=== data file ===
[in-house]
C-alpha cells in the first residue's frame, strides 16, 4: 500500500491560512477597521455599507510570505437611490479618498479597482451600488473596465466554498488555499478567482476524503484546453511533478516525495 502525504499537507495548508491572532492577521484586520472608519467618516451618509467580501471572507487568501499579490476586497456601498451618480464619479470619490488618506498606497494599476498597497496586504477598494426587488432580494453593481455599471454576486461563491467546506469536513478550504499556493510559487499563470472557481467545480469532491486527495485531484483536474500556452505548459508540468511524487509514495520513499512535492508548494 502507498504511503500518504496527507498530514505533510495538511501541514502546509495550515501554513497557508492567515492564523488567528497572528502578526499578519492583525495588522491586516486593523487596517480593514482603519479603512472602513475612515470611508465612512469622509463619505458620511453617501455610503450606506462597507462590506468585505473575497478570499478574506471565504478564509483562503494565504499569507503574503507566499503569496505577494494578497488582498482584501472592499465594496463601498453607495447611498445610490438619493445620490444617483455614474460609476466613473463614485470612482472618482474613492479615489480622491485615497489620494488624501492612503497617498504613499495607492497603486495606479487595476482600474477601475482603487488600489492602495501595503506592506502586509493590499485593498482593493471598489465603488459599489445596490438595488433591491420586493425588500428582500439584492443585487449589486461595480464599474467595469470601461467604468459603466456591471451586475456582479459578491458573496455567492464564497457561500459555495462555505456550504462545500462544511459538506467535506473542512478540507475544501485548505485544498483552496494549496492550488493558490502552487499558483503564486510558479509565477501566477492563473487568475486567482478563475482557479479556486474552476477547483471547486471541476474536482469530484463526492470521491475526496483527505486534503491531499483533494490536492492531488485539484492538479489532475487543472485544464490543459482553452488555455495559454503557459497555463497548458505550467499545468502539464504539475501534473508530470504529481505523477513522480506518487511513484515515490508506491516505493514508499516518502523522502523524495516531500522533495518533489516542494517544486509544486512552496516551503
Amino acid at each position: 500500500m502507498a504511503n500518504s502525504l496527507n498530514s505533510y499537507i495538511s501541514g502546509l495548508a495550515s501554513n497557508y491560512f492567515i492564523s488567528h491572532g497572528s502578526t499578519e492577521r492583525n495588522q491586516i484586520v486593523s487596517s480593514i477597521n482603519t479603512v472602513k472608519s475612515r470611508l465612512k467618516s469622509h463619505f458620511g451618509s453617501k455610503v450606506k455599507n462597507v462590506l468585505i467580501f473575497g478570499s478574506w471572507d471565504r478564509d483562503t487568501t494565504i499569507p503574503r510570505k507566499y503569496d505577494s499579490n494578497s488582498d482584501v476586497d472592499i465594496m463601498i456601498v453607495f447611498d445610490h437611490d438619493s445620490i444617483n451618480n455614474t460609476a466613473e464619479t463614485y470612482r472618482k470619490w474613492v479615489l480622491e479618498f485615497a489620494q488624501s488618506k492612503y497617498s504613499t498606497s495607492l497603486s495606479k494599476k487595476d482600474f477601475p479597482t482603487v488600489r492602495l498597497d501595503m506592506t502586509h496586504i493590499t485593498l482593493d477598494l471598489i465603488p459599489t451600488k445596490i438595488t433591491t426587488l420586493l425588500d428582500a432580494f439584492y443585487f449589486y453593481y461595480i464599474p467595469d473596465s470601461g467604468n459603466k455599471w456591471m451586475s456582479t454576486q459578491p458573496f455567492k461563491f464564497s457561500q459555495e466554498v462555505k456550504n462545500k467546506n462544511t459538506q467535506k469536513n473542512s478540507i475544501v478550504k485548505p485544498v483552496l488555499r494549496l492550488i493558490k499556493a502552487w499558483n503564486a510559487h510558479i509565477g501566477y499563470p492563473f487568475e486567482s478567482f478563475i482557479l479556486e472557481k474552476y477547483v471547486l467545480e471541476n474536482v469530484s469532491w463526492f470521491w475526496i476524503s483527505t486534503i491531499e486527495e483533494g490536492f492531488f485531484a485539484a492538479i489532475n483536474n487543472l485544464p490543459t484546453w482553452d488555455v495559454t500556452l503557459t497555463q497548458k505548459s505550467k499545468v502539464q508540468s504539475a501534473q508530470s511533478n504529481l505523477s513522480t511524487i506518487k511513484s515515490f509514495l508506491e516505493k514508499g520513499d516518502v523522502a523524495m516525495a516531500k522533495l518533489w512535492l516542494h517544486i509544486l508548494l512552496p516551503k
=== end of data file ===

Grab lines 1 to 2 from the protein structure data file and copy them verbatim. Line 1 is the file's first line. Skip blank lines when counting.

[in-house]
C-alpha cells in the first residue's frame, strides 16, 4: 500500500491560512477597521455599507510570505437611490479618498479597482451600488473596465466554498488555499478567482476524503484546453511533478516525495 502525504499537507495548508491572532492577521484586520472608519467618516451618509467580501471572507487568501499579490476586497456601498451618480464619479470619490488618506498606497494599476498597497496586504477598494426587488432580494453593481455599471454576486461563491467546506469536513478550504499556493510559487499563470472557481467545480469532491486527495485531484483536474500556452505548459508540468511524487509514495520513499512535492508548494 502507498504511503500518504496527507498530514505533510495538511501541514502546509495550515501554513497557508492567515492564523488567528497572528502578526499578519492583525495588522491586516486593523487596517480593514482603519479603512472602513475612515470611508465612512469622509463619505458620511453617501455610503450606506462597507462590506468585505473575497478570499478574506471565504478564509483562503494565504499569507503574503507566499503569496505577494494578497488582498482584501472592499465594496463601498453607495447611498445610490438619493445620490444617483455614474460609476466613473463614485470612482472618482474613492479615489480622491485615497489620494488624501492612503497617498504613499495607492497603486495606479487595476482600474477601475482603487488600489492602495501595503506592506502586509493590499485593498482593493471598489465603488459599489445596490438595488433591491420586493425588500428582500439584492443585487449589486461595480464599474467595469470601461467604468459603466456591471451586475456582479459578491458573496455567492464564497457561500459555495462555505456550504462545500462544511459538506467535506473542512478540507475544501485548505485544498483552496494549496492550488493558490502552487499558483503564486510558479509565477501566477492563473487568475486567482478563475482557479479556486474552476477547483471547486471541476474536482469530484463526492470521491475526496483527505486534503491531499483533494490536492492531488485539484492538479489532475487543472485544464490543459482553452488555455495559454503557459497555463497548458505550467499545468502539464504539475501534473508530470504529481505523477513522480506518487511513484515515490508506491516505493514508499516518502523522502523524495516531500522533495518533489516542494517544486509544486512552496516551503